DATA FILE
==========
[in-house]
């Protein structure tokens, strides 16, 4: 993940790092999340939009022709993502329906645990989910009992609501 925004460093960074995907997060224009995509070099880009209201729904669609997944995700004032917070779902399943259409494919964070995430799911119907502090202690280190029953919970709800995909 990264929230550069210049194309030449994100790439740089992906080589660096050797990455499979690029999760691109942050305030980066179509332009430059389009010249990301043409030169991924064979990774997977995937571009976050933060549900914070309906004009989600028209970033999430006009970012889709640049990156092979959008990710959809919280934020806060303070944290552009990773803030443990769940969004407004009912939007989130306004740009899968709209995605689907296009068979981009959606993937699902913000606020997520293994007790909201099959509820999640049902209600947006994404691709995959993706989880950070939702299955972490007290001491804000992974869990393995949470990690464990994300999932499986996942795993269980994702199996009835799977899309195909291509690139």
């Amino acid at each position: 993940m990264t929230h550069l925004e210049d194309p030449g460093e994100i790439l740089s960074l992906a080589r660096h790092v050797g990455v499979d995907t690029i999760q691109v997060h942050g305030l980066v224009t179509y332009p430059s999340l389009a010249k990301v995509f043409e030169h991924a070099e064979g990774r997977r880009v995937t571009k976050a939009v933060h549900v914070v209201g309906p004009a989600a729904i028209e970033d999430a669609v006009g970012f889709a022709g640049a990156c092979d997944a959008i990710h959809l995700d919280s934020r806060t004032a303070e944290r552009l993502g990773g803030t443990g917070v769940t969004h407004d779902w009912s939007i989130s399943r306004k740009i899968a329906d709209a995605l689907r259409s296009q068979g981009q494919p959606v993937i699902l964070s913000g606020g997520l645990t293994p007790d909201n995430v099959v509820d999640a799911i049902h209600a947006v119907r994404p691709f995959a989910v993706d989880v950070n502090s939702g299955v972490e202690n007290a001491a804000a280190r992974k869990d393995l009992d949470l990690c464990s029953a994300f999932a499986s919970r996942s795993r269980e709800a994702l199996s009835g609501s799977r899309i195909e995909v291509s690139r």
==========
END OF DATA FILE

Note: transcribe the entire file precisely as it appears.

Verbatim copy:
[in-house]
């Protein structure tokens, strides 16, 4: 993940790092999340939009022709993502329906645990989910009992609501 925004460093960074995907997060224009995509070099880009209201729904669609997944995700004032917070779902399943259409494919964070995430799911119907502090202690280190029953919970709800995909 990264929230550069210049194309030449994100790439740089992906080589660096050797990455499979690029999760691109942050305030980066179509332009430059389009010249990301043409030169991924064979990774997977995937571009976050933060549900914070309906004009989600028209970033999430006009970012889709640049990156092979959008990710959809919280934020806060303070944290552009990773803030443990769940969004407004009912939007989130306004740009899968709209995605689907296009068979981009959606993937699902913000606020997520293994007790909201099959509820999640049902209600947006994404691709995959993706989880950070939702299955972490007290001491804000992974869990393995949470990690464990994300999932499986996942795993269980994702199996009835799977899309195909291509690139």
């Amino acid at each position: 993940m990264t929230h550069l925004e210049d194309p030449g460093e994100i790439l740089s960074l992906a080589r660096h790092v050797g990455v499979d995907t690029i999760q691109v997060h942050g305030l980066v224009t179509y332009p430059s999340l389009a010249k990301v995509f043409e030169h991924a070099e064979g990774r997977r880009v995937t571009k976050a939009v933060h549900v914070v209201g309906p004009a989600a729904i028209e970033d999430a669609v006009g970012f889709a022709g640049a990156c092979d997944a959008i990710h959809l995700d919280s934020r806060t004032a303070e944290r552009l993502g990773g803030t443990g917070v769940t969004h407004d779902w009912s939007i989130s399943r306004k740009i899968a329906d709209a995605l689907r259409s296009q068979g981009q494919p959606v993937i699902l964070s913000g606020g997520l645990t293994p007790d909201n995430v099959v509820d999640a799911i049902h209600a947006v119907r994404p691709f995959a989910v993706d989880v950070n502090s939702g299955v972490e202690n007290a001491a804000a280190r992974k869990d393995l009992d949470l990690c464990s029953a994300f999932a499986s919970r996942s795993r269980e709800a994702l199996s009835g609501s799977r899309i195909e995909v291509s690139r």